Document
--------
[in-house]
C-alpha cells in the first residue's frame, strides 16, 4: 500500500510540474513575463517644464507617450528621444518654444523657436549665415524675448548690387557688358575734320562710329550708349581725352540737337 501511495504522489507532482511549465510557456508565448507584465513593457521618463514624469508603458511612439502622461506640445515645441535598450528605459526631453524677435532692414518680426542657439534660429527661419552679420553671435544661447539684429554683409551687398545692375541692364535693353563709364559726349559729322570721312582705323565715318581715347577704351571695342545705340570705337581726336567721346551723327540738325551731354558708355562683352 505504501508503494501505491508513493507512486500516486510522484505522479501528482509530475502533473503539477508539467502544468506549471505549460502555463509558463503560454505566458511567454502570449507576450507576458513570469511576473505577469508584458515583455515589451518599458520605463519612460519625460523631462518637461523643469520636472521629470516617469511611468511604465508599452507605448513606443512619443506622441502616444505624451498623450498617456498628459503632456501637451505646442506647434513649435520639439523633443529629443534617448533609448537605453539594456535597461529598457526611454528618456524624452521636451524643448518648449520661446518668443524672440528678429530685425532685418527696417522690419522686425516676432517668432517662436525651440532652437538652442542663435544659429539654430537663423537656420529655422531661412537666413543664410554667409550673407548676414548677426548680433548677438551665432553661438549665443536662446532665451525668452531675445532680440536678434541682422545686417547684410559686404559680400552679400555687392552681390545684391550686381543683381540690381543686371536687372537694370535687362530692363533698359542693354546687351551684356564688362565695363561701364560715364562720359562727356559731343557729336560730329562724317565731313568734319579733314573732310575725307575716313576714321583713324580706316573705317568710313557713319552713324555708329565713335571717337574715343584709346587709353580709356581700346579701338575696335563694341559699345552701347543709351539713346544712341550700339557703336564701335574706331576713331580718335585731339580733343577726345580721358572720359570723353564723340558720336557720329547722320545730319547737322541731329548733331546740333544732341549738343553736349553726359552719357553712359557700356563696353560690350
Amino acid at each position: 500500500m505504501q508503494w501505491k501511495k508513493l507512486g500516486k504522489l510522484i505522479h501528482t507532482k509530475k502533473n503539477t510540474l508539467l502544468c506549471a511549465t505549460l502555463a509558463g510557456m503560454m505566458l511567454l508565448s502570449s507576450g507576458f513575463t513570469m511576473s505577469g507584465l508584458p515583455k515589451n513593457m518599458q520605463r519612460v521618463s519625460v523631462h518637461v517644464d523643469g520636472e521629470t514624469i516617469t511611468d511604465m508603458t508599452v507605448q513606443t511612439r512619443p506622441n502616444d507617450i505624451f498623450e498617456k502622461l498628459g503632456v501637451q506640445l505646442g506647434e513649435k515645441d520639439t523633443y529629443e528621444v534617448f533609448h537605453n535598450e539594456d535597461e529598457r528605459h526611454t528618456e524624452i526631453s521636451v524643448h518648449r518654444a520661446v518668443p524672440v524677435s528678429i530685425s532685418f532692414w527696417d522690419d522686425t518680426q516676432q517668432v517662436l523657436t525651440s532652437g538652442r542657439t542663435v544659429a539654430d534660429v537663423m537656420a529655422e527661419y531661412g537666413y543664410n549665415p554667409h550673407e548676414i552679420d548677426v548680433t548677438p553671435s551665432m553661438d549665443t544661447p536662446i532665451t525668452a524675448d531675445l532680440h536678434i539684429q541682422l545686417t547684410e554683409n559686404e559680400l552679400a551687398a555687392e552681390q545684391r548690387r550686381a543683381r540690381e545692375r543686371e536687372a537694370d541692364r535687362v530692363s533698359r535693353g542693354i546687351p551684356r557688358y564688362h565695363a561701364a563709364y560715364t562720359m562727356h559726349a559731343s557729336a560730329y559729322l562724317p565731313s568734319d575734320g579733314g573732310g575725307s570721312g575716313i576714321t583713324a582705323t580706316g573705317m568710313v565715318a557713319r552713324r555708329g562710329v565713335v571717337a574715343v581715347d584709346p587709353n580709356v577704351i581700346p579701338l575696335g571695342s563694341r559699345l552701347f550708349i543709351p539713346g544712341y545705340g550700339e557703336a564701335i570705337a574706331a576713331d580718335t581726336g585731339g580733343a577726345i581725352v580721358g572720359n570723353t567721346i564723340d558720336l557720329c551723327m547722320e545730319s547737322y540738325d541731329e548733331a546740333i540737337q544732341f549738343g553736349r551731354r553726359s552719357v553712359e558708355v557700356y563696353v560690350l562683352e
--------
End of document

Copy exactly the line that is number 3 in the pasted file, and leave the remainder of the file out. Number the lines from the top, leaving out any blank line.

Amino acid at each position: 500500500m505504501q508503494w501505491k501511495k508513493l507512486g500516486k504522489l510522484i505522479h501528482t507532482k509530475k502533473n503539477t510540474l508539467l502544468c506549471a511549465t505549460l502555463a509558463g510557456m503560454m505566458l511567454l508565448s502570449s507576450g507576458f513575463t513570469m511576473s505577469g507584465l508584458p515583455k515589451n513593457m518599458q520605463r519612460v521618463s519625460v523631462h518637461v517644464d523643469g520636472e521629470t514624469i516617469t511611468d511604465m508603458t508599452v507605448q513606443t511612439r512619443p506622441n502616444d507617450i505624451f498623450e498617456k502622461l498628459g503632456v501637451q506640445l505646442g506647434e513649435k515645441d520639439t523633443y529629443e528621444v534617448f533609448h537605453n535598450e539594456d535597461e529598457r528605459h526611454t528618456e524624452i526631453s521636451v524643448h518648449r518654444a520661446v518668443p524672440v524677435s528678429i530685425s532685418f532692414w527696417d522690419d522686425t518680426q516676432q517668432v517662436l523657436t525651440s532652437g538652442r542657439t542663435v544659429a539654430d534660429v537663423m537656420a529655422e527661419y531661412g537666413y543664410n549665415p554667409h550673407e548676414i552679420d548677426v548680433t548677438p553671435s551665432m553661438d549665443t544661447p536662446i532665451t525668452a524675448d531675445l532680440h536678434i539684429q541682422l545686417t547684410e554683409n559686404e559680400l552679400a551687398a555687392e552681390q545684391r548690387r550686381a543683381r540690381e545692375r543686371e536687372a537694370d541692364r535687362v530692363s533698359r535693353g542693354i546687351p551684356r557688358y564688362h565695363a561701364a563709364y560715364t562720359m562727356h559726349a559731343s557729336a560730329y559729322l562724317p565731313s568734319d575734320g579733314g573732310g575725307s570721312g575716313i576714321t583713324a582705323t580706316g573705317m568710313v565715318a557713319r552713324r555708329g562710329v565713335v571717337a574715343v581715347d584709346p587709353n580709356v577704351i581700346p579701338l575696335g571695342s563694341r559699345l552701347f550708349i543709351p539713346g544712341y545705340g550700339e557703336a564701335i570705337a574706331a576713331d580718335t581726336g585731339g580733343a577726345i581725352v580721358g572720359n570723353t567721346i564723340d558720336l557720329c551723327m547722320e545730319s547737322y540738325d541731329e548733331a546740333i540737337q544732341f549738343g553736349r551731354r553726359s552719357v553712359e558708355v557700356y563696353v560690350l562683352e